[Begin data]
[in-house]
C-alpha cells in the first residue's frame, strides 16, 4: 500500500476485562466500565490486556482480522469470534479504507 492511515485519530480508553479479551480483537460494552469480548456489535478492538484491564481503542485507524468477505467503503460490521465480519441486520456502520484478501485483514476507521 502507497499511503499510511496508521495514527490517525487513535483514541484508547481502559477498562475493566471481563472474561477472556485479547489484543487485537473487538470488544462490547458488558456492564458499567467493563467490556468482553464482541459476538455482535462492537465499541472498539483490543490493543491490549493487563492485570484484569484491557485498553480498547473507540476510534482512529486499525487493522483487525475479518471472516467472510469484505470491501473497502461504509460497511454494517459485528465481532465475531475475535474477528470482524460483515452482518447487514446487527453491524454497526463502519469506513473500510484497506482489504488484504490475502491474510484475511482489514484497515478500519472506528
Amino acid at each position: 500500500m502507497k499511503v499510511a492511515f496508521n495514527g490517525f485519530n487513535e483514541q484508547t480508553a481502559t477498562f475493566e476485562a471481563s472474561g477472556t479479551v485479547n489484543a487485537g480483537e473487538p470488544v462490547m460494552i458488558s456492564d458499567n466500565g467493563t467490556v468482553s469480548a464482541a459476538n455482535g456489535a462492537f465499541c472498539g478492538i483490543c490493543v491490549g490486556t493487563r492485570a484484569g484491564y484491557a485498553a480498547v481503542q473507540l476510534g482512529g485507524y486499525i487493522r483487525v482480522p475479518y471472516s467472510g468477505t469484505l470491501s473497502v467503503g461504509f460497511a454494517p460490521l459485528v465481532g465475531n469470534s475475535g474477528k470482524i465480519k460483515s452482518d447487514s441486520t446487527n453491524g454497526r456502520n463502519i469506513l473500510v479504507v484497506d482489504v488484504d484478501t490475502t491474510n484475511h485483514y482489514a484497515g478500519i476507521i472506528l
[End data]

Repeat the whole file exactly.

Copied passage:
[in-house]
C-alpha cells in the first residue's frame, strides 16, 4: 500500500476485562466500565490486556482480522469470534479504507 492511515485519530480508553479479551480483537460494552469480548456489535478492538484491564481503542485507524468477505467503503460490521465480519441486520456502520484478501485483514476507521 502507497499511503499510511496508521495514527490517525487513535483514541484508547481502559477498562475493566471481563472474561477472556485479547489484543487485537473487538470488544462490547458488558456492564458499567467493563467490556468482553464482541459476538455482535462492537465499541472498539483490543490493543491490549493487563492485570484484569484491557485498553480498547473507540476510534482512529486499525487493522483487525475479518471472516467472510469484505470491501473497502461504509460497511454494517459485528465481532465475531475475535474477528470482524460483515452482518447487514446487527453491524454497526463502519469506513473500510484497506482489504488484504490475502491474510484475511482489514484497515478500519472506528
Amino acid at each position: 500500500m502507497k499511503v499510511a492511515f496508521n495514527g490517525f485519530n487513535e483514541q484508547t480508553a481502559t477498562f475493566e476485562a471481563s472474561g477472556t479479551v485479547n489484543a487485537g480483537e473487538p470488544v462490547m460494552i458488558s456492564d458499567n466500565g467493563t467490556v468482553s469480548a464482541a459476538n455482535g456489535a462492537f465499541c472498539g478492538i483490543c490493543v491490549g490486556t493487563r492485570a484484569g484491564y484491557a485498553a480498547v481503542q473507540l476510534g482512529g485507524y486499525i487493522r483487525v482480522p475479518y471472516s467472510g468477505t469484505l470491501s473497502v467503503g461504509f460497511a454494517p460490521l459485528v465481532g465475531n469470534s475475535g474477528k470482524i465480519k460483515s452482518d447487514s441486520t446487527n453491524g454497526r456502520n463502519i469506513l473500510v479504507v484497506d482489504v488484504d484478501t490475502t491474510n484475511h485483514y482489514a484497515g478500519i476507521i472506528l